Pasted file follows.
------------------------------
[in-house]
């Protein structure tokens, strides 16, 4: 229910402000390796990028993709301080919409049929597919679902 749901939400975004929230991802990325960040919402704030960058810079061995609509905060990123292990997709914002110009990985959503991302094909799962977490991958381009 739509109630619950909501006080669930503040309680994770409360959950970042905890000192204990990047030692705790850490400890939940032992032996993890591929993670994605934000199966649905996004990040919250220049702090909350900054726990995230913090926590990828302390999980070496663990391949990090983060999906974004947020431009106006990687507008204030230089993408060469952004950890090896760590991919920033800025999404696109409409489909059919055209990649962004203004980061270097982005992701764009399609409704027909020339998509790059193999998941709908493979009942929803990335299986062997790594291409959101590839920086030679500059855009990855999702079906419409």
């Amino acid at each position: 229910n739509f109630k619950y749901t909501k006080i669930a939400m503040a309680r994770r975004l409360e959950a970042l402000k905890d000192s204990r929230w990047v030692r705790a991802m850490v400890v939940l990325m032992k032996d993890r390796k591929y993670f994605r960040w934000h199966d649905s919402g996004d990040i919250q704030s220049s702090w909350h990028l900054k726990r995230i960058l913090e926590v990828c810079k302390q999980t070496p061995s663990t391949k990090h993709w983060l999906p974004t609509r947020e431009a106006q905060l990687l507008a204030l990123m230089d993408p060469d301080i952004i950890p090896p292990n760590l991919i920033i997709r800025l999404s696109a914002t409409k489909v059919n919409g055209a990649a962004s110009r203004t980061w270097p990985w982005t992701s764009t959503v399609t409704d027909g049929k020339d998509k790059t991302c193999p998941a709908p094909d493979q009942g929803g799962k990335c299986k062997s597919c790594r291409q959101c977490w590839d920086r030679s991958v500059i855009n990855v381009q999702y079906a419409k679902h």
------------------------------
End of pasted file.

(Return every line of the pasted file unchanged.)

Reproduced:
[in-house]
């Protein structure tokens, strides 16, 4: 229910402000390796990028993709301080919409049929597919679902 749901939400975004929230991802990325960040919402704030960058810079061995609509905060990123292990997709914002110009990985959503991302094909799962977490991958381009 739509109630619950909501006080669930503040309680994770409360959950970042905890000192204990990047030692705790850490400890939940032992032996993890591929993670994605934000199966649905996004990040919250220049702090909350900054726990995230913090926590990828302390999980070496663990391949990090983060999906974004947020431009106006990687507008204030230089993408060469952004950890090896760590991919920033800025999404696109409409489909059919055209990649962004203004980061270097982005992701764009399609409704027909020339998509790059193999998941709908493979009942929803990335299986062997790594291409959101590839920086030679500059855009990855999702079906419409």
């Amino acid at each position: 229910n739509f109630k619950y749901t909501k006080i669930a939400m503040a309680r994770r975004l409360e959950a970042l402000k905890d000192s204990r929230w990047v030692r705790a991802m850490v400890v939940l990325m032992k032996d993890r390796k591929y993670f994605r960040w934000h199966d649905s919402g996004d990040i919250q704030s220049s702090w909350h990028l900054k726990r995230i960058l913090e926590v990828c810079k302390q999980t070496p061995s663990t391949k990090h993709w983060l999906p974004t609509r947020e431009a106006q905060l990687l507008a204030l990123m230089d993408p060469d301080i952004i950890p090896p292990n760590l991919i920033i997709r800025l999404s696109a914002t409409k489909v059919n919409g055209a990649a962004s110009r203004t980061w270097p990985w982005t992701s764009t959503v399609t409704d027909g049929k020339d998509k790059t991302c193999p998941a709908p094909d493979q009942g929803g799962k990335c299986k062997s597919c790594r291409q959101c977490w590839d920086r030679s991958v500059i855009n990855v381009q999702y079906a419409k679902h």